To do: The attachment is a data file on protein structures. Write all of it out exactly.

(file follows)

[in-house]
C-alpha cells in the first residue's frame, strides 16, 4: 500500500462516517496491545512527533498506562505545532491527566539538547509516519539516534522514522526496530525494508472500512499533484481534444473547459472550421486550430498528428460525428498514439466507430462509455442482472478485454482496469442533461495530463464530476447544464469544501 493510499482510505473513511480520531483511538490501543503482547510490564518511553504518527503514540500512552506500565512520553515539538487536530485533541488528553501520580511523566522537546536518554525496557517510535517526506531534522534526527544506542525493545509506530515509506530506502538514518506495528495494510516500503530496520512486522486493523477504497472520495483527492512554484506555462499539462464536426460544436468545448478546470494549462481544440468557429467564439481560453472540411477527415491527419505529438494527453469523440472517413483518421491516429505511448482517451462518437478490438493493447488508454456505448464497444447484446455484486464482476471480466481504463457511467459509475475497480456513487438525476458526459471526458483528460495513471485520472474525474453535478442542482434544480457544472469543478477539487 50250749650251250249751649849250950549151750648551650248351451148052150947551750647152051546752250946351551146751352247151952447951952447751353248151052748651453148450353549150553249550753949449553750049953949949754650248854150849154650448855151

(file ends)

[in-house]
C-alpha cells in the first residue's frame, strides 16, 4: 500500500462516517496491545512527533498506562505545532491527566539538547509516519539516534522514522526496530525494508472500512499533484481534444473547459472550421486550430498528428460525428498514439466507430462509455442482472478485454482496469442533461495530463464530476447544464469544501 493510499482510505473513511480520531483511538490501543503482547510490564518511553504518527503514540500512552506500565512520553515539538487536530485533541488528553501520580511523566522537546536518554525496557517510535517526506531534522534526527544506542525493545509506530515509506530506502538514518506495528495494510516500503530496520512486522486493523477504497472520495483527492512554484506555462499539462464536426460544436468545448478546470494549462481544440468557429467564439481560453472540411477527415491527419505529438494527453469523440472517413483518421491516429505511448482517451462518437478490438493493447488508454456505448464497444447484446455484486464482476471480466481504463457511467459509475475497480456513487438525476458526459471526458483528460495513471485520472474525474453535478442542482434544480457544472469543478477539487 50250749650251250249751649849250950549151750648551650248351451148052150947551750647152051546752250946351551146751352247151952447951952447751353248151052748651453148450353549150553249550753949449553750049953949949754650248854150849154650448855151